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Studies show laughter helps lift moods and enhances positive thinking.
Peggy Stabholz loves to laugh. In fact, that's exactly what she's doing now, on the phone from Canton, Ohio.
Giggling like a teenager, Stabholz recounts her favorite scene from The Pink Panther Strikes Again—where Inspector Clouseau, the bumbling detective played by Peter Sellers, asks an innkeeper about a dog that's next to him.
"Does your dog bite?" Clouseau asks. The innkeeper says no. The detective bends to pet the "nice doggie," who promptly snarls and bites him. "I thought you said your dog did not bite!" Clouseau snaps. "That is not my dog," the innkeeper replies.
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Thinking about this classic comedic bit has lightened Stabholz's mood countless times over the years. What's more, describing it has helped her lift the spirits of others she sees, either as a volunteer or in her professional capacity as a clinical and eldercare counselor with Jewish Family Services in Canton.
"I met with this older guy at a hospital," Stabholz recalls. "He said, 'Nothing makes me laugh.' So I told him that Pink Panther scene...and he laughed! He said, 'Oh yeah, I liked those movies. The Three Stooges, too.' When people have been in pain for a long time, they forget what makes them laugh."
Laughter won't necessarily solve their problems or erase their hurt. "But it can help them heal," says Stabholz, who has seen its positive effects on people with diseases like cancer, MS and depression.
Increasing numbers of Americans are turning to laughter exercises as a tool for boosting their emotional and physical well-being. Many are learning these exercises in laughter clubs run by the nearly 2,000 "certified laughter leaders" (including Stabholz) trained by psychologist and self-proclaimed "joyologist" Steve Wilson.
Some folks, in their retirement years, have been getting laughs in a different kind of club. They're performing in comedy clubs. "I had an 82-year-old man who rocked the house at the Hollywood Improv," says comedian Barry Weisenberg, who teaches stand-up comedy classes in Southern California and has his L.A. students perform at the Improv for their final exam.
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Weisenberg can understand why the 55-plus crowd is into doing stand-up. He says nothing feels better than expressing yourself onstage and making people laugh.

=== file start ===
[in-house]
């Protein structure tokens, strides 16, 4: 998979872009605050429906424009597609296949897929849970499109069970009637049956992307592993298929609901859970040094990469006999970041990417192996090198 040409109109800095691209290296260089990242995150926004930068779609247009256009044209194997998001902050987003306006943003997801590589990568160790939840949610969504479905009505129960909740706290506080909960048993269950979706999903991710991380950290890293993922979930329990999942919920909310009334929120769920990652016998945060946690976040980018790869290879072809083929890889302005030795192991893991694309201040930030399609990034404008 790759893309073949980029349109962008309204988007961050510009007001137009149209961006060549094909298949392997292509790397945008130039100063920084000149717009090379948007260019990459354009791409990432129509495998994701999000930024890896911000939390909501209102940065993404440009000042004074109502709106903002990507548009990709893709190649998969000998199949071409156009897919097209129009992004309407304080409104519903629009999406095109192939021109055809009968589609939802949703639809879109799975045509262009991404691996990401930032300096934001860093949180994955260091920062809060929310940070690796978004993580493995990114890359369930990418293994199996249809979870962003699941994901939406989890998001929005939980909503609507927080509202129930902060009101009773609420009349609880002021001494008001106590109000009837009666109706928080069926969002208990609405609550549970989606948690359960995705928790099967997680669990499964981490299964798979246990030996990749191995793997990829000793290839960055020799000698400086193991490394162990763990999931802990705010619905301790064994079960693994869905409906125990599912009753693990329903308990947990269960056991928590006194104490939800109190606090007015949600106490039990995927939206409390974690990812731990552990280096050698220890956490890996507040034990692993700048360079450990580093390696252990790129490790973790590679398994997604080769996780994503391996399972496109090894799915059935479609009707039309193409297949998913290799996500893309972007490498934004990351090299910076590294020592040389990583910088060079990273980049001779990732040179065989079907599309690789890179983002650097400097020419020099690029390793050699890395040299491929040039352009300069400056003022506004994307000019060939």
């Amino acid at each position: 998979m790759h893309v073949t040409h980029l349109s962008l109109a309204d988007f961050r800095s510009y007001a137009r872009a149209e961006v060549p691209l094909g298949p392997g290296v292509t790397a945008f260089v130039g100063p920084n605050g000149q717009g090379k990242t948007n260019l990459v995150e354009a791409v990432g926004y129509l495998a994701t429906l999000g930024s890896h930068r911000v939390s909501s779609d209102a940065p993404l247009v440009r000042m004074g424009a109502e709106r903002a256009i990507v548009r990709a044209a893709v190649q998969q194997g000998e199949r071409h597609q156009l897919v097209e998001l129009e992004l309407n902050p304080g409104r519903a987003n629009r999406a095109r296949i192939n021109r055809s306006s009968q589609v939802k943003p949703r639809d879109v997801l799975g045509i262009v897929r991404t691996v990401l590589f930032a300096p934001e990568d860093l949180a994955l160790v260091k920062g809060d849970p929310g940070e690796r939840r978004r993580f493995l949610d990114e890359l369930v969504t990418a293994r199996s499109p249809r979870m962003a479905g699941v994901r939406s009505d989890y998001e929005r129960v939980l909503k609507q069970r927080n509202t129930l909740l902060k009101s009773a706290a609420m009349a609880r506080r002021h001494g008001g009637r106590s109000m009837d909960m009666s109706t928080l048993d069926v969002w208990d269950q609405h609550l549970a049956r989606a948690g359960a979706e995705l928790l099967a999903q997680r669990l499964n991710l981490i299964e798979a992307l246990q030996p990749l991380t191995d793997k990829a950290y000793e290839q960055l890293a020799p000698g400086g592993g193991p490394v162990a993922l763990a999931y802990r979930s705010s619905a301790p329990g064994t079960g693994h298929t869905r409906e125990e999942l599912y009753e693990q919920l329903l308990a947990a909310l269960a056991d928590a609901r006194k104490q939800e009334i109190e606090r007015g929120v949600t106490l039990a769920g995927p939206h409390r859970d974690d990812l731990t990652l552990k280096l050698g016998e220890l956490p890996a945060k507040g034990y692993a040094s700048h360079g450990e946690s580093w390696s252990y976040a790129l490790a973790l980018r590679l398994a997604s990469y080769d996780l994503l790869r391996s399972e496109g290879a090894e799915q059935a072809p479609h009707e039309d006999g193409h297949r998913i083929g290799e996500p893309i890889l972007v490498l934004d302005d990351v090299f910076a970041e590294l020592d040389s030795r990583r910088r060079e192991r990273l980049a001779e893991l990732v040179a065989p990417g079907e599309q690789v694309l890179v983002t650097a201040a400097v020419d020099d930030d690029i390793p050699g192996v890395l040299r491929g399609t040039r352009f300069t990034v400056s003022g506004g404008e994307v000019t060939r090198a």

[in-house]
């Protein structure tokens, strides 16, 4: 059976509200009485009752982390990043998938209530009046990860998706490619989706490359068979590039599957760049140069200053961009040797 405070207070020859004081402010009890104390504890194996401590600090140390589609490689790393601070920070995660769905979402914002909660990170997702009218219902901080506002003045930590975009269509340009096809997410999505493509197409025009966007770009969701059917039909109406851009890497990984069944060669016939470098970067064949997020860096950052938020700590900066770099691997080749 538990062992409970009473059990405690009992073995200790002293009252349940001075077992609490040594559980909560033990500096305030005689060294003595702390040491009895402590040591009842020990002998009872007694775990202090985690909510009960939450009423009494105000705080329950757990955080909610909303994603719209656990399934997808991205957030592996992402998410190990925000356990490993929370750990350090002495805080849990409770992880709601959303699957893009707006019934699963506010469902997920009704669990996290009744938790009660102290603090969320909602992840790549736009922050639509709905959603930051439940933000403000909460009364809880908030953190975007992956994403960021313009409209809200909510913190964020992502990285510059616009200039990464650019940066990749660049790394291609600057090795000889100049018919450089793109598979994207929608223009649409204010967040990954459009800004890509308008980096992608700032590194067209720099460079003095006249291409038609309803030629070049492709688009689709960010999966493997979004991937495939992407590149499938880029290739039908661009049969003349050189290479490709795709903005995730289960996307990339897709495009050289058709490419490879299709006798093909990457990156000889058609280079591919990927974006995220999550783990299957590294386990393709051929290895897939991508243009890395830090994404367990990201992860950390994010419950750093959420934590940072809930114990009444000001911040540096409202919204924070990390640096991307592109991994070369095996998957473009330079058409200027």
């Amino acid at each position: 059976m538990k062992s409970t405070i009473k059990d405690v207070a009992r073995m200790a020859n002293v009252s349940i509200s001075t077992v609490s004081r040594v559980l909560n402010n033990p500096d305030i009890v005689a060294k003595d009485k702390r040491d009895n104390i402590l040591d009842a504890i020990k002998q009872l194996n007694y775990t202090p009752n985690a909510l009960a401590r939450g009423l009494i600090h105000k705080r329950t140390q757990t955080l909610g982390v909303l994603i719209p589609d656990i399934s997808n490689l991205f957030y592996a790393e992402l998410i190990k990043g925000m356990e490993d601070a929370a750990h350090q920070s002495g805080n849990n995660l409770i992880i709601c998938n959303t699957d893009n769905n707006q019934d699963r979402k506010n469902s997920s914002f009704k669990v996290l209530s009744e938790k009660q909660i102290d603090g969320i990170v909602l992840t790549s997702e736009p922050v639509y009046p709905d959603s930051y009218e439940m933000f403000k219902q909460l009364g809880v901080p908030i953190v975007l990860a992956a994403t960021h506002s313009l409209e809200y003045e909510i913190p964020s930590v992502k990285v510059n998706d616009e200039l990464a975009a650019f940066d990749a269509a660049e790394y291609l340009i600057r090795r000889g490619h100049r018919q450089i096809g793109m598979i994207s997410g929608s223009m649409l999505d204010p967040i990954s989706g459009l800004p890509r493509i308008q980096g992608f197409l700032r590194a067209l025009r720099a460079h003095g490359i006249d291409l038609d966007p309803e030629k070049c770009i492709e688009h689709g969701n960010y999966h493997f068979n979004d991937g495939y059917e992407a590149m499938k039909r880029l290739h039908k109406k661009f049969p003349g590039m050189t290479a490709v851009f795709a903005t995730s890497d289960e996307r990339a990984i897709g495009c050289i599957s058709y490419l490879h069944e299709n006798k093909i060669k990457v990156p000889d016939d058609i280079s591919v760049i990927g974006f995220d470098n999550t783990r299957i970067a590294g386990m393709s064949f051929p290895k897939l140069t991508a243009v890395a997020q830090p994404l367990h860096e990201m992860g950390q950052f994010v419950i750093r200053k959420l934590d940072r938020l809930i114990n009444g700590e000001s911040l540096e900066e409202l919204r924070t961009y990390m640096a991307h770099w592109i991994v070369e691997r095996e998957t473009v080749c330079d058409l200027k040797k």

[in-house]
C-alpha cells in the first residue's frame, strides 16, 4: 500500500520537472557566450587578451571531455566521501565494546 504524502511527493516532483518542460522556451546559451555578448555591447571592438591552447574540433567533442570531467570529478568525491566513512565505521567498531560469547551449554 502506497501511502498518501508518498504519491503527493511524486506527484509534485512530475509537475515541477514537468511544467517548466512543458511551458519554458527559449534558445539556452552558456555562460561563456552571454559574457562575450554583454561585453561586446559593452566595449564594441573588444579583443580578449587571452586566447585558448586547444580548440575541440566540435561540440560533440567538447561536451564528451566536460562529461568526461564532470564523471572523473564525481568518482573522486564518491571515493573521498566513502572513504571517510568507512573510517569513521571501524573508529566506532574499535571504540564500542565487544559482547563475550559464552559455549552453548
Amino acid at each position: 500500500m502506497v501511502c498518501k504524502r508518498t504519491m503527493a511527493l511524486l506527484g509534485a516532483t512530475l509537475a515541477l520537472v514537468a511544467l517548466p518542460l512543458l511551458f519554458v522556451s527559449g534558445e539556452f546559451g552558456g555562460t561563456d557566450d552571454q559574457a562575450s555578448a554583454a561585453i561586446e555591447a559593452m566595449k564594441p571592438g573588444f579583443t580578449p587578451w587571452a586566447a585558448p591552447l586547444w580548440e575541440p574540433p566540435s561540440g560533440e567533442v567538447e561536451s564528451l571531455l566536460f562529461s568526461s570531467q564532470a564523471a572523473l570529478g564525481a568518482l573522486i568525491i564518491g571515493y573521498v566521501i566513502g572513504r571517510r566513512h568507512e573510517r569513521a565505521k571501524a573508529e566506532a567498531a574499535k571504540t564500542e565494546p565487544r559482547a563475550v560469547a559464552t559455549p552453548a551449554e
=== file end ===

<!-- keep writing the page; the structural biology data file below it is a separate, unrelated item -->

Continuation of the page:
Nothing, that is, except laughing yourself. Sebastien Gendry of Pasadena, California, knows. He was so unhappy in his telemarketing job that he says, "I felt like I was dying inside."
Then he discovered laughter yoga, a combination of laughing exercises and yoga breathing developed by physician Madan Kataria in India. "It allowed me to laugh at my situation," says Gendry. "Nothing in my world has changed, but how I relate to the world around me has changed." His experience inspired him to start the American School of Laughter Yoga.
Even the U.S. military has gotten in on the act. Its laugh leader is Army Reserve Colonel James "Scotty" Scott. As director of the Pentagon's Individual and Family Support Policy, he uses laughter therapy to help families of reservists who are about to be deployed to Iraq.
His sessions with military families follow the format common to most laughter clubs. No one-liners and rimshots here, but a series of exercises that celebrate playfulness.
First, participants are asked to simulate the sound of laughter—they chant something like "Ho, ho, ha-ha-ha!" and repeat it a number of times. Since there aren't gags or punch lines to elicit chuckles, laughter has to be faked at first. That's okay: Manufactured giggles quickly turn into the real thing.
Group dynamics helps (laughter really is infectious!), as do activities like laughing while doing exaggerated imitations of animals (waddle like a penguin, roar like a lion) or pretending to have an animated phone conversation (gestures and all).
"Something very powerful happens when you laugh, or just think about laughing," Scott says. "You can't think about anything else. The stress stops immediately." However brief, these respites from fear and worry are necessary.